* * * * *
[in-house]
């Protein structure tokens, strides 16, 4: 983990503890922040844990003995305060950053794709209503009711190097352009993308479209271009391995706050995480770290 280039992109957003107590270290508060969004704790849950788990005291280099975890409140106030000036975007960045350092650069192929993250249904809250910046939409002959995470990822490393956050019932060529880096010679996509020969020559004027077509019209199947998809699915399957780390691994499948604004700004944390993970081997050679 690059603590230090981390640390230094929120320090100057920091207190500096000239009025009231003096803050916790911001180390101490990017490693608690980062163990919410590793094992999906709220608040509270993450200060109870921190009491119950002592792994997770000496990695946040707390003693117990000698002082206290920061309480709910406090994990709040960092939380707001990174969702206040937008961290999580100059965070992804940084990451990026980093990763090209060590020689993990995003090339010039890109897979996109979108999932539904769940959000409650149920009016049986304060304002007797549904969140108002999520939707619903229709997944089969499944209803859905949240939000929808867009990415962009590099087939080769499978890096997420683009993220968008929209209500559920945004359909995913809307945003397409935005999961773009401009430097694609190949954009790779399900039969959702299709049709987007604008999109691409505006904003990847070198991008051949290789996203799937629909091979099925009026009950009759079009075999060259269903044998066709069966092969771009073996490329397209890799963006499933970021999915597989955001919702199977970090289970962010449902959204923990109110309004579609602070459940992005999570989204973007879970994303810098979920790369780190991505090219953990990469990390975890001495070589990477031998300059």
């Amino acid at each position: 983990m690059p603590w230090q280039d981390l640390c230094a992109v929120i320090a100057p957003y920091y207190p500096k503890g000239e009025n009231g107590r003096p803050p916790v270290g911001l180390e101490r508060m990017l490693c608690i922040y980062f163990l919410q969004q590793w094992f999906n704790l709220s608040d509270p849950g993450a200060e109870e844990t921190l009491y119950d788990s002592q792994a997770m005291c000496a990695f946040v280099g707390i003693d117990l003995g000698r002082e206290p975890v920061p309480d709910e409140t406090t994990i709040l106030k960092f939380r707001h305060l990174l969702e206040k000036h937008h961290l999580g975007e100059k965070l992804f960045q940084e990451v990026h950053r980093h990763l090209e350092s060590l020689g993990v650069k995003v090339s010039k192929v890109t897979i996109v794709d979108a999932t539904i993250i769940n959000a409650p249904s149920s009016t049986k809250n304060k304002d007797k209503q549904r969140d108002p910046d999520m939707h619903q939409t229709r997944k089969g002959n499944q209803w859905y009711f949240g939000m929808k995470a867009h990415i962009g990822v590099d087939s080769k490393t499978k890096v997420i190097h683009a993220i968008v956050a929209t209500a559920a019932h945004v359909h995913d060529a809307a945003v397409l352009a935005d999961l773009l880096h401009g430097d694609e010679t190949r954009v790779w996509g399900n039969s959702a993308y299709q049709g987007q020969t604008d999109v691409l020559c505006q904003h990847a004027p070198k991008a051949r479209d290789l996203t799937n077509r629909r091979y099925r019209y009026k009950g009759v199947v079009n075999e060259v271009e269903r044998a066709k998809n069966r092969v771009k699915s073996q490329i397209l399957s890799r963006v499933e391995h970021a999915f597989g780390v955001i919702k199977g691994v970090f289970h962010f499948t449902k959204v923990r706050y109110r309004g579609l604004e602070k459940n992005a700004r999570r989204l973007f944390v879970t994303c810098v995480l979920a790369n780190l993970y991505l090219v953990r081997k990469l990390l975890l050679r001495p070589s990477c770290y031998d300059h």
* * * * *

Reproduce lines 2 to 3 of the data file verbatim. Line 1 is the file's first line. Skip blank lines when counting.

């Protein structure tokens, strides 16, 4: 983990503890922040844990003995305060950053794709209503009711190097352009993308479209271009391995706050995480770290 280039992109957003107590270290508060969004704790849950788990005291280099975890409140106030000036975007960045350092650069192929993250249904809250910046939409002959995470990822490393956050019932060529880096010679996509020969020559004027077509019209199947998809699915399957780390691994499948604004700004944390993970081997050679 690059603590230090981390640390230094929120320090100057920091207190500096000239009025009231003096803050916790911001180390101490990017490693608690980062163990919410590793094992999906709220608040509270993450200060109870921190009491119950002592792994997770000496990695946040707390003693117990000698002082206290920061309480709910406090994990709040960092939380707001990174969702206040937008961290999580100059965070992804940084990451990026980093990763090209060590020689993990995003090339010039890109897979996109979108999932539904769940959000409650149920009016049986304060304002007797549904969140108002999520939707619903229709997944089969499944209803859905949240939000929808867009990415962009590099087939080769499978890096997420683009993220968008929209209500559920945004359909995913809307945003397409935005999961773009401009430097694609190949954009790779399900039969959702299709049709987007604008999109691409505006904003990847070198991008051949290789996203799937629909091979099925009026009950009759079009075999060259269903044998066709069966092969771009073996490329397209890799963006499933970021999915597989955001919702199977970090289970962010449902959204923990109110309004579609602070459940992005999570989204973007879970994303810098979920790369780190991505090219953990990469990390975890001495070589990477031998300059």
């Amino acid at each position: 983990m690059p603590w230090q280039d981390l640390c230094a992109v929120i320090a100057p957003y920091y207190p500096k503890g000239e009025n009231g107590r003096p803050p916790v270290g911001l180390e101490r508060m990017l490693c608690i922040y980062f163990l919410q969004q590793w094992f999906n704790l709220s608040d509270p849950g993450a200060e109870e844990t921190l009491y119950d788990s002592q792994a997770m005291c000496a990695f946040v280099g707390i003693d117990l003995g000698r002082e206290p975890v920061p309480d709910e409140t406090t994990i709040l106030k960092f939380r707001h305060l990174l969702e206040k000036h937008h961290l999580g975007e100059k965070l992804f960045q940084e990451v990026h950053r980093h990763l090209e350092s060590l020689g993990v650069k995003v090339s010039k192929v890109t897979i996109v794709d979108a999932t539904i993250i769940n959000a409650p249904s149920s009016t049986k809250n304060k304002d007797k209503q549904r969140d108002p910046d999520m939707h619903q939409t229709r997944k089969g002959n499944q209803w859905y009711f949240g939000m929808k995470a867009h990415i962009g990822v590099d087939s080769k490393t499978k890096v997420i190097h683009a993220i968008v956050a929209t209500a559920a019932h945004v359909h995913d060529a809307a945003v397409l352009a935005d999961l773009l880096h401009g430097d694609e010679t190949r954009v790779w996509g399900n039969s959702a993308y299709q049709g987007q020969t604008d999109v691409l020559c505006q904003h990847a004027p070198k991008a051949r479209d290789l996203t799937n077509r629909r091979y099925r019209y009026k009950g009759v199947v079009n075999e060259v271009e269903r044998a066709k998809n069966r092969v771009k699915s073996q490329i397209l399957s890799r963006v499933e391995h970021a999915f597989g780390v955001i919702k199977g691994v970090f289970h962010f499948t449902k959204v923990r706050y109110r309004g579609l604004e602070k459940n992005a700004r999570r989204l973007f944390v879970t994303c810098v995480l979920a790369n780190l993970y991505l090219v953990r081997k990469l990390l975890l050679r001495p070589s990477c770290y031998d300059h």